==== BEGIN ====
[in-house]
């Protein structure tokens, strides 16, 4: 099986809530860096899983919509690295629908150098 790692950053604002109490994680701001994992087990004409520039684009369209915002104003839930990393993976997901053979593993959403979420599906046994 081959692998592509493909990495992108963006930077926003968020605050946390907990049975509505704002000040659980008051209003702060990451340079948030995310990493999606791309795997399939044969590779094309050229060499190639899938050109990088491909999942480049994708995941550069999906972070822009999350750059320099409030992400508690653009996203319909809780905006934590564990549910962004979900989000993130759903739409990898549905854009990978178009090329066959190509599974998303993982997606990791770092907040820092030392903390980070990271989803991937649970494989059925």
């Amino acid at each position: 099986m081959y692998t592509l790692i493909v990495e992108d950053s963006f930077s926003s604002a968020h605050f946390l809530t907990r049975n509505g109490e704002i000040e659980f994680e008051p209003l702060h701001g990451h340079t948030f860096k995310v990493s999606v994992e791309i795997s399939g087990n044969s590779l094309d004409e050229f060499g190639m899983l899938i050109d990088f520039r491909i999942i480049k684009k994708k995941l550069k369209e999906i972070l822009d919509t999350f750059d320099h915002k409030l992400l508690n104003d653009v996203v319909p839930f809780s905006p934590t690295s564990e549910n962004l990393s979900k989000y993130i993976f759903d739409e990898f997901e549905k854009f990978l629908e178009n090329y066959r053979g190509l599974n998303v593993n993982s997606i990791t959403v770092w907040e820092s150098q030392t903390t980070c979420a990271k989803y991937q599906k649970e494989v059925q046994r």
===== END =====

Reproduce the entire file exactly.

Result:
[in-house]
């Protein structure tokens, strides 16, 4: 099986809530860096899983919509690295629908150098 790692950053604002109490994680701001994992087990004409520039684009369209915002104003839930990393993976997901053979593993959403979420599906046994 081959692998592509493909990495992108963006930077926003968020605050946390907990049975509505704002000040659980008051209003702060990451340079948030995310990493999606791309795997399939044969590779094309050229060499190639899938050109990088491909999942480049994708995941550069999906972070822009999350750059320099409030992400508690653009996203319909809780905006934590564990549910962004979900989000993130759903739409990898549905854009990978178009090329066959190509599974998303993982997606990791770092907040820092030392903390980070990271989803991937649970494989059925």
């Amino acid at each position: 099986m081959y692998t592509l790692i493909v990495e992108d950053s963006f930077s926003s604002a968020h605050f946390l809530t907990r049975n509505g109490e704002i000040e659980f994680e008051p209003l702060h701001g990451h340079t948030f860096k995310v990493s999606v994992e791309i795997s399939g087990n044969s590779l094309d004409e050229f060499g190639m899983l899938i050109d990088f520039r491909i999942i480049k684009k994708k995941l550069k369209e999906i972070l822009d919509t999350f750059d320099h915002k409030l992400l508690n104003d653009v996203v319909p839930f809780s905006p934590t690295s564990e549910n962004l990393s979900k989000y993130i993976f759903d739409e990898f997901e549905k854009f990978l629908e178009n090329y066959r053979g190509l599974n998303v593993n993982s997606i990791t959403v770092w907040e820092s150098q030392t903390t980070c979420a990271k989803y991937q599906k649970e494989v059925q046994r």